The warm toasts at the private dinner between Prime Minister Manmohan Singh and his Japanese counterpart Shinzo Abe in Tokyo recently marked the revitalization of a crucial strategic partnership. The summit provided a rare success for both beleaguered premiers and might well be the last foreign policy hurrah for Singh.
While there is much to celebrate, there are inherent limits to the scope of India-Japan cooperation. This is on account of fundamental differences in the way the two Asian powers regard each other.
In Japan, there are two contending views about alliances, including with India. The first perspective holds that Japan’s alliance with the US is sufficient to ensure its core security interests, including the growing contestation with a resurgent China. This view argues that no other alliance is either necessary or is as reliable. Japan’s alliances with other powers, such as Australia and South Korea, are seen as part of the overarching alliance with the US.
The second viewpoint argues that while the security alliance with Washington might be sufficient for now, there are inherent advantages in buttressing this crucial traditional bilateral partnership with similar arrangements with other rising powers, which are not traditional US allies, such as India.
It is the latter school, best represented by Abe, which is behind the ongoing efforts to strengthen relations with New Delhi.
The future prospects of Indo-Japanese strategic cooperation are dependent on the conclusion of this debate. Until the Washington-plus view prevails in Tokyo, the relationship will remain opportunistic and dependent on personalities.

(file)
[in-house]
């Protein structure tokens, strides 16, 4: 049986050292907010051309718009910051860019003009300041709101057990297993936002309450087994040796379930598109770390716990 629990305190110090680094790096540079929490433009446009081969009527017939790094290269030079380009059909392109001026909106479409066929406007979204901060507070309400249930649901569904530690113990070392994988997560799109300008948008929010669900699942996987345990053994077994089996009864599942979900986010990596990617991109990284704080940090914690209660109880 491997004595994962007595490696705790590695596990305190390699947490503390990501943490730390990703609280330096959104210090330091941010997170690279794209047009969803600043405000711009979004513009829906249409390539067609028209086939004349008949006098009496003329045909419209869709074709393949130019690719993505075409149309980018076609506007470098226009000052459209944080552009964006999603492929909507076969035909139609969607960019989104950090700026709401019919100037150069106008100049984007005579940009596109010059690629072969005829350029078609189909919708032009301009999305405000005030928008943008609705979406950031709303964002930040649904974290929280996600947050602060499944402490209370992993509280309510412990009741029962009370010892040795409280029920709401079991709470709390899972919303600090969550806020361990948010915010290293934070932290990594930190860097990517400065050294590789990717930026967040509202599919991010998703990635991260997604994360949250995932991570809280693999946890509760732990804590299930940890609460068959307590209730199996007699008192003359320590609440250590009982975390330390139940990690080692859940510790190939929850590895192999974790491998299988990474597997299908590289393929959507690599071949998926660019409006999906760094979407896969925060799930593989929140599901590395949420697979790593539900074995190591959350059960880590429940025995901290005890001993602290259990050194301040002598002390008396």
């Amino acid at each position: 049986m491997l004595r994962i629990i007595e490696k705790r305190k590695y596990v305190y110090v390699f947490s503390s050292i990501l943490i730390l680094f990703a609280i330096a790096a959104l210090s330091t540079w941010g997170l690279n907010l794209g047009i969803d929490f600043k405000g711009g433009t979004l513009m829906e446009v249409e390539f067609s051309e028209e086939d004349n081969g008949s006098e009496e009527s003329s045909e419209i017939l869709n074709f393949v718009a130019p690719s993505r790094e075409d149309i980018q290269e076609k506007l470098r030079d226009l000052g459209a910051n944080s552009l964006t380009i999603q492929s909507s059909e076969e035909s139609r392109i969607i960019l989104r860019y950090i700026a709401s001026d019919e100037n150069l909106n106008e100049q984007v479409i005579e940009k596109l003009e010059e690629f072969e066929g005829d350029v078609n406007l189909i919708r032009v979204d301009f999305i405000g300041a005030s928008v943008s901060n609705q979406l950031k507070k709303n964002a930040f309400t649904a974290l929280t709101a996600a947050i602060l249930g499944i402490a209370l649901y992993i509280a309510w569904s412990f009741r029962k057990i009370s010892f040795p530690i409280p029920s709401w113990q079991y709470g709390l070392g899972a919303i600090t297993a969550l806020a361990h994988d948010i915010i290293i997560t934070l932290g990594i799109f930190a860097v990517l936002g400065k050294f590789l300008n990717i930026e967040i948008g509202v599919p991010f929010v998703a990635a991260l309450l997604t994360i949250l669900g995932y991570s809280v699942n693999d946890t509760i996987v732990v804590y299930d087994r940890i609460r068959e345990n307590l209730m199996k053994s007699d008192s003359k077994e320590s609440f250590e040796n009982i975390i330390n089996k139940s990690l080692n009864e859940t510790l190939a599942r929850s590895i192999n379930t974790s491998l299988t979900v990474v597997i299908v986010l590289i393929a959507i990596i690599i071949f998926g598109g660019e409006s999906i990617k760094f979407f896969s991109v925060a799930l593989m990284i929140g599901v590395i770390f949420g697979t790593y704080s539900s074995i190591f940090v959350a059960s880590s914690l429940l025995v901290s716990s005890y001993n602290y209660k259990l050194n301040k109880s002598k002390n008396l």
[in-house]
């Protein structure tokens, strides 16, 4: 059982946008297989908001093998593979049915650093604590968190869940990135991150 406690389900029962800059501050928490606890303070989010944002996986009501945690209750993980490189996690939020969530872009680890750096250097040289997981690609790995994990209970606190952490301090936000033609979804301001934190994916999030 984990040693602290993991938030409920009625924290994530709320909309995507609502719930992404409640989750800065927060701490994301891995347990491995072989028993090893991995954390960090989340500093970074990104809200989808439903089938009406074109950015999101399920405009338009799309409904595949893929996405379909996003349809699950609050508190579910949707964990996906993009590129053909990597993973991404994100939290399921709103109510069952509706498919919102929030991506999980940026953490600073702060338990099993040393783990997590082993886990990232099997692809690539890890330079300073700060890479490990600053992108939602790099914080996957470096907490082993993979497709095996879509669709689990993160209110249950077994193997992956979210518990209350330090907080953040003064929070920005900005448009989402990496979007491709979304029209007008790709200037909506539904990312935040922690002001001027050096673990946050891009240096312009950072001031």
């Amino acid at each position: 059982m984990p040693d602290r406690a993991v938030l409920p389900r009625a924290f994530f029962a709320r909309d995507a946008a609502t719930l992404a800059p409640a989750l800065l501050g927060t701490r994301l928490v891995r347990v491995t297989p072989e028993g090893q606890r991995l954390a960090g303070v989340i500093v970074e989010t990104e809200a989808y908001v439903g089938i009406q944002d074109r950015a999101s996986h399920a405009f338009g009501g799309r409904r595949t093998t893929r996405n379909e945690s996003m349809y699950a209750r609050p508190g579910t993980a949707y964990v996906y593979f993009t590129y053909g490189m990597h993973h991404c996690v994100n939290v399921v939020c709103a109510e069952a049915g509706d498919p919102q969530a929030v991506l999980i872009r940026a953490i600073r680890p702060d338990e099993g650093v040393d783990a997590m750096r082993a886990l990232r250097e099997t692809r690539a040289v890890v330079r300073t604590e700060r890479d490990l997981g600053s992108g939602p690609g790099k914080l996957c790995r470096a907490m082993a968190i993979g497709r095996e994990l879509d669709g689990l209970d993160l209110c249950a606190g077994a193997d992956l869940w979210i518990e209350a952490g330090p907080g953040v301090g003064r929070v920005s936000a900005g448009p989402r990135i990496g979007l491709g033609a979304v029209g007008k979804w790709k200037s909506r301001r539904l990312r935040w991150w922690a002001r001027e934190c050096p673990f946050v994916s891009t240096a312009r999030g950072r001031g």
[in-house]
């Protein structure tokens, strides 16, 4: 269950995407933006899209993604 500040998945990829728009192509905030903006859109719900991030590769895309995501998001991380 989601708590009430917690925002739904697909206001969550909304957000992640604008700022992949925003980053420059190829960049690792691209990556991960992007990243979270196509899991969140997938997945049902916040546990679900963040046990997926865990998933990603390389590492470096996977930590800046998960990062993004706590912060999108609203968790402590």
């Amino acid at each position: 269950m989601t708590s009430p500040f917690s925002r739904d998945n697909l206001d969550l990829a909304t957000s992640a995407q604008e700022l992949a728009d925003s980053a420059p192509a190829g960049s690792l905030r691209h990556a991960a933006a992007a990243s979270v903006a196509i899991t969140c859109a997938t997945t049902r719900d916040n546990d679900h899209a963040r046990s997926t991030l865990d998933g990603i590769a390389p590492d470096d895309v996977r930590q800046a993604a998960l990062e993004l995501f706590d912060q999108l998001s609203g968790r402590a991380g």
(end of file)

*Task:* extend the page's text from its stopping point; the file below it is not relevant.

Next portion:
Irrespective of the contretemps in Japan over strategic partnerships, there is another difference constraining Indo-Japanese strategic cooperation. Both schools believe that in any alliance—bilateral or multilateral—only the US has the right to bear nuclear arms and provide a nuclear security umbrella. Consequently, Japan, which is under the US nuclear umbrella, believes that any ally of Japan (including India) should remain voluntarily non-nuclear and content with the protection provided by the US nuclear arsenal. As a corollary, allies should be willing to provide only conventional military support.
This is true of every other alliance involving Japan but is, clearly, unlikely to be the case vis-à-vis India.
New Delhi cherishes both its nuclear arsenal and the strategic autonomy that it provides. Unless there is a sea change in Japanese thinking on this score, the relationship with India is likely to remain constrained.
Despite these serious limitations, both countries need to enhance cooperation in at least three areas: first, in the maritime realm, they need to move beyond just bilateral cooperation and declaratory support of the United Nations Convention on the Law of the Sea (UNCLOS). Instead, they should strengthen multilateral processes to enforce UNCLOS principles, preferably through UN mechanisms. Similarly, they should coordinate to push for global counter-piracy norms through the UN. This will also strengthen their case for Security Council reform and permanent membership.
Secondly, Tokyo and New Delhi should use their newly acquired observer status on the Arctic Council to cooperate on joint scientific and maritime projects as well as work with other members to shape the norms governing the use of this fragile global common.
Finally, cooperation in the nuclear arena is vital not only for bilateral relations but also for Japan’s relations with the US and France.
The much-coveted nuclear deal, if accomplished, might just change the traditional Japanese mindset and allow Tokyo to tacitly accept India as a nuclear-armed ally. Otherwise, the strategic partnership will remain stunted.
W.P.S. Sidhu is a senior fellow at the Center on International Cooperation, New York University. He writes on strategic affairs every fortnight.
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